In developed societies road safety skills are taught early and often practiced under the supervision of a parent, providing children with a combination of theoretical and practical knowledge. At some point children will attempt to cross a road unsupervised, at that point in time their safety depends on the effectiveness of their road safety education.
To date, various attempts to supplement road safety education with technology were made. Most common approach focus on addressing declarative knowledge, by delivering road safety theory in an engaging fashion. Apart from expanding on text based resources to include instructional videos and animations, some stakeholders (e.g.: Irish Road Safety Authority) attempt to take advantage of game-based learning. However, despite the high capacity for interaction being common in Virtual Environments, available game-based solutions to road safety education are currently limited to delivering and assessing declarative knowledge.
With recent advancements in the field of Virtual Reality (VR) Head Mounted Displays, procedural knowledge might also be addressed in Virtual Environments. This paper describes the design and development process of a computer-supported learning system that attempts to address psycho-motor skills involved in crossing a road safely, changing learners’ attitude towards road safety best practices, and enabling independent practice of transferable skills.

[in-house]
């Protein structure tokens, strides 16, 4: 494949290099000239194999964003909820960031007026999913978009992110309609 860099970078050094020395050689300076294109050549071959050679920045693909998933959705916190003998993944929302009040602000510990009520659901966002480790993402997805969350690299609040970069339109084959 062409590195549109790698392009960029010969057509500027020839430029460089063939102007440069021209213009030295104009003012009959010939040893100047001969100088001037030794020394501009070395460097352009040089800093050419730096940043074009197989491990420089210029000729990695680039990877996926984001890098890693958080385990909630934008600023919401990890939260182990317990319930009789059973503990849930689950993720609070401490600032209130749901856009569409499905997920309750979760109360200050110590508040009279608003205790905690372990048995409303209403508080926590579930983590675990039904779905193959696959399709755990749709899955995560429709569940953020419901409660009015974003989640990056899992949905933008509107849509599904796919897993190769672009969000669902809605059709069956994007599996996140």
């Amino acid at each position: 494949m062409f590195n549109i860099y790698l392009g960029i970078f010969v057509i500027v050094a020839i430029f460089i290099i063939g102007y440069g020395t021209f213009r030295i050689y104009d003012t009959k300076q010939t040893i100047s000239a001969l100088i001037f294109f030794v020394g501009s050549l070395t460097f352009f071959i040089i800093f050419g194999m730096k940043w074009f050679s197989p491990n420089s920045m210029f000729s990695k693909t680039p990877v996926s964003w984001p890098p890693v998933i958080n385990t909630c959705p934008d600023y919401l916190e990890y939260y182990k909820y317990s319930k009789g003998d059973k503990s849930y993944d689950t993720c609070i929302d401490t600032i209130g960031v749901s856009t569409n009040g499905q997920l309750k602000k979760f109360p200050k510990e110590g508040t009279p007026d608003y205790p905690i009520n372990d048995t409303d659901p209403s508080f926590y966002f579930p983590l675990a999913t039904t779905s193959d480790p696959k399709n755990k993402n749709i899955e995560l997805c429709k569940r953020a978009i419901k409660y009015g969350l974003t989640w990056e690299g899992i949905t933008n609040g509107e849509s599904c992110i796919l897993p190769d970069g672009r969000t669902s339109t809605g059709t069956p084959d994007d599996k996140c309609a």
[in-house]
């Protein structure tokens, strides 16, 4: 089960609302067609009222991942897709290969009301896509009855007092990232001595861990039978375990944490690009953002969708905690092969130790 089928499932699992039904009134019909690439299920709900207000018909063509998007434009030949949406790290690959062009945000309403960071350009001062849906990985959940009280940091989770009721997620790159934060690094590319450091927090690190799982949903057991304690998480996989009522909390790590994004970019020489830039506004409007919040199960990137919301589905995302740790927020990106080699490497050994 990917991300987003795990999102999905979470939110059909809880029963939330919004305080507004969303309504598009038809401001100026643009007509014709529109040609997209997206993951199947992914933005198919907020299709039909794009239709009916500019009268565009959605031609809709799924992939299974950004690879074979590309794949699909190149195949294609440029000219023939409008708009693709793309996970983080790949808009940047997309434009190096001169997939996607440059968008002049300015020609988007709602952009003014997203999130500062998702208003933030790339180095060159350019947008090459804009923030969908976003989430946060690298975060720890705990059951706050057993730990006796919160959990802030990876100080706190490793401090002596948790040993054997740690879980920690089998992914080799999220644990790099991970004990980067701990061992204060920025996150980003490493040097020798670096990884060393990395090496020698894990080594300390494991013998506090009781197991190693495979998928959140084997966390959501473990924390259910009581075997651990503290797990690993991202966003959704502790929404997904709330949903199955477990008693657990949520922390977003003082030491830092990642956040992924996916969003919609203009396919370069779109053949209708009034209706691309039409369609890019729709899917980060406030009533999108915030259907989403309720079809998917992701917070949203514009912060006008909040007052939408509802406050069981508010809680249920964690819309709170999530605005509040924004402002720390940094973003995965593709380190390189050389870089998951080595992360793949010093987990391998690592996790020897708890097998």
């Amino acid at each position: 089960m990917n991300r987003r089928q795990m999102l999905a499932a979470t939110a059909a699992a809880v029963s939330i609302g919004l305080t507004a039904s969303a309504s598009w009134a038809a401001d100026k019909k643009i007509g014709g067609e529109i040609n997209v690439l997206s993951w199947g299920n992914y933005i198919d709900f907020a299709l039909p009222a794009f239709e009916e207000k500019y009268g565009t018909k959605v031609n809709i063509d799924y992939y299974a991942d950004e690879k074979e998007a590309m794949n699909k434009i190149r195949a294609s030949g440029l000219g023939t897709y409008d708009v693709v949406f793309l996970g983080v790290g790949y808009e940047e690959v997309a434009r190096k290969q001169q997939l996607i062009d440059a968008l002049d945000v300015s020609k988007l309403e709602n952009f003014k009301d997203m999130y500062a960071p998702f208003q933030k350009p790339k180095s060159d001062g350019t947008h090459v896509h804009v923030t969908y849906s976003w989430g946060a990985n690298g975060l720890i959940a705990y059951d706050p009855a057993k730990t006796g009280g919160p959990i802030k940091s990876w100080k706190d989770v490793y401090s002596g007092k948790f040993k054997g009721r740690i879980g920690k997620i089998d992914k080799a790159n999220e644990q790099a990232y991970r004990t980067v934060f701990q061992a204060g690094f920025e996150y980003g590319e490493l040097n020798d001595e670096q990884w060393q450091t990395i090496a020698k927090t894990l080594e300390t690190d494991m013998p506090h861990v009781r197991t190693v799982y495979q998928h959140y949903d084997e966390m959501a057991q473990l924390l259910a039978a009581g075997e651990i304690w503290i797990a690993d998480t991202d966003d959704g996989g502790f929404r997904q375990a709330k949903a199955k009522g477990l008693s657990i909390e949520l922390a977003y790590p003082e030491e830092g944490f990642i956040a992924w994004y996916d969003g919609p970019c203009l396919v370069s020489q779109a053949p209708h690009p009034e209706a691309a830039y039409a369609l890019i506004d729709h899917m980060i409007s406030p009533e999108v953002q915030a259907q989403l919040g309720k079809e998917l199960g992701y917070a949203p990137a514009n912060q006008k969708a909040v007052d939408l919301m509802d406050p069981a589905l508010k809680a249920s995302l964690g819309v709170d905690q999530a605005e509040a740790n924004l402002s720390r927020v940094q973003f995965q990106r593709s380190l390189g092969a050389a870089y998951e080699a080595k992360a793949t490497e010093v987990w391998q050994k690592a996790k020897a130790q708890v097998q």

By implementing game-based learning principles and following best practice for serious game design (such as making educational components essential to successful game-play, or instructional scaffolding) we hope to make it not only more effective, but also engaging, allowing us to rely on learners’ intrinsic motivation, to increase their independent practice time and provide them with feedback that will help to condition safe behaviour and increase retention.
Presence in Virtual Reality might evoke responses to Virtual Environment as if it was real (RAIR) and enable learners to truly experience learning scenarios. In consequence leading to formation of autobiographical memories constructed from multisensory input, which should result in an increased knowledge retention and transfer.